Welcome to the June 2021 edition of the Xeneta Shipping Index (XSI®) for the long-term contract container market. As we ended the 1st half of a tremulous 2021, the global XSI ® went up by a further 2.3% in June-21 to 156.41 points.
Contract market rates now stand a staggering 39.2% up year-on-year (having risen 37.7% in 2021 alone). There appears to be little relief on the horizon for a financially battered shipper community.
“It can almost be difficult to keep a sense of perspective here,” comments Xeneta CEO Patrik Berglund. “Seen in the context of 2021, a 2.3% gain appears only moderate, but in any other month, in any other year, this is a very strong performance for the carriers.
And, he notes, there’s little relief in sight. Carriers are making bold moves to increase their fleets, but, for the most part, these are long-term decisions rather than short-term capacity injections. For example, HMM has just announced the ordering of twelve 13,000 TEU vessels, for $1.57bn, which will take the capacity of the Korean line past 1m slots, while Hapag-Lloyd has ordered six 23,500 TEU ships, with delivery expected from 2024.
In the meantime, the supply chain is buckling under the pressure. As Berglund explains: “Ports in the US are facing new levels of congestion, causing huge delays in shipments and inventory shortages for retailers. In fact, a recent survey by the National Retail Federation (NRF) found that 97% of members had been impacted by port and shipping delays, while President Biden has announced the creation of a Supply Chain Disruptions Task Force. And, looking further afield, let’s not forget Yantian and Shenzhen, which were hit by COVID a couple of weeks ago making it even more difficult to balance supply and demand.”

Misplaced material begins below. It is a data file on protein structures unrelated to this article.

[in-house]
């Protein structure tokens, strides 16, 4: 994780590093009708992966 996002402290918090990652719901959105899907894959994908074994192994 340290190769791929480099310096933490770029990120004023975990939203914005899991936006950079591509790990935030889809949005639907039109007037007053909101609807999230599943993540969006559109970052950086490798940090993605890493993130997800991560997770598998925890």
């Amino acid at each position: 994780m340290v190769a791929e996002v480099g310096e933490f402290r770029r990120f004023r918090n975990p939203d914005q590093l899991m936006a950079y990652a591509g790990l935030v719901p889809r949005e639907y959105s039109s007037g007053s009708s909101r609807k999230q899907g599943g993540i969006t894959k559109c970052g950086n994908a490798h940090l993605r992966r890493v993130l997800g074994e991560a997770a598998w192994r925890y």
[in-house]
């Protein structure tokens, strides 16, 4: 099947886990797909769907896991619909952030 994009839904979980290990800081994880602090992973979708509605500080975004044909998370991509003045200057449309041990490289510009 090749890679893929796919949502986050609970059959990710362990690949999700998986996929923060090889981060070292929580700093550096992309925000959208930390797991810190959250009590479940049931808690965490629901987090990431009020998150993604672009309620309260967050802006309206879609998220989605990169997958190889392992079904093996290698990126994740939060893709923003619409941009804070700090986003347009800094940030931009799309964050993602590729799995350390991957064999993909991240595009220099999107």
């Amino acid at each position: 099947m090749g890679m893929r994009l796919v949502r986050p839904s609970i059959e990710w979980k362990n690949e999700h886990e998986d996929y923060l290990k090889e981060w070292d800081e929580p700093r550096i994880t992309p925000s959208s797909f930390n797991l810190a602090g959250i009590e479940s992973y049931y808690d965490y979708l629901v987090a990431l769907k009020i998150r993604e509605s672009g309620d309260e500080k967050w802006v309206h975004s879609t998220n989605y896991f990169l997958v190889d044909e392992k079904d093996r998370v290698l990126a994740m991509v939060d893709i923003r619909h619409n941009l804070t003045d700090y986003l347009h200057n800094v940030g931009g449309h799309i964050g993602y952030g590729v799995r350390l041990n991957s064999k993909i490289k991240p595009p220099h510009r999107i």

Short & Contract Market Delta Grows
Shippers are left with the unpalatable – some would argue unsustainable – combination of deteriorating reliability and climbing spot and contract rates. It’s exceptionally tough for shippers to navigate the market right now, as the delta between short and contract rates continues to grow. Carriers unquestionably have the upper hand and are in a strong position to exploit the budgets of big volume shippers.
“We should all brace ourselves for the carriers’ and forwarders’ Q2 financials. It will be a joyful moment for the sellers, but painful for the rest of the market. However, it’s universally positive that it gives the seller community an opportunity to invest those gains in more sustainable, eco-friendly infrastructure. We hope they seize it,” concludes Berglund.
XSI® - US Imports / Exports
US imports on the XSI ® jumped by 9.3% in June to 166.16 points. The month-on-month increase was the third largest on record and resulted in the benchmark being 36.9% higher than in Jun-20. The index has also now risen by 36.0% since the end of 2020. US exports continue to stutter and fell by 2.0% in June to 94.62 points.
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XSI® - Europe Imports / Exports
European imports on the XSI ® declined for the first time in seven months in June after the benchmark fell by 4.2% to 163.62 points. Despite the month-on-month decline, the index is still up 48.1% compared to the equivalent period of 2020 and has risen by 47.1% since Dec-20. More positively, exports continued to increase, jumping by a further 1.9% to 142.88.
XSI® - Far East Imports / Exports
Far East imports on the XSI ® rose by 1.5% to 134.41 points. While the index increased in June, the rate of growth was much lower than the jump of 13.8% recorded in the previous month. Nevertheless, the benchmark is up 27.3% year-on-year and has increased by 39.4% since the end of 2020. Exports also increased in Jun-21 rising by a further 2.0% to 201.54.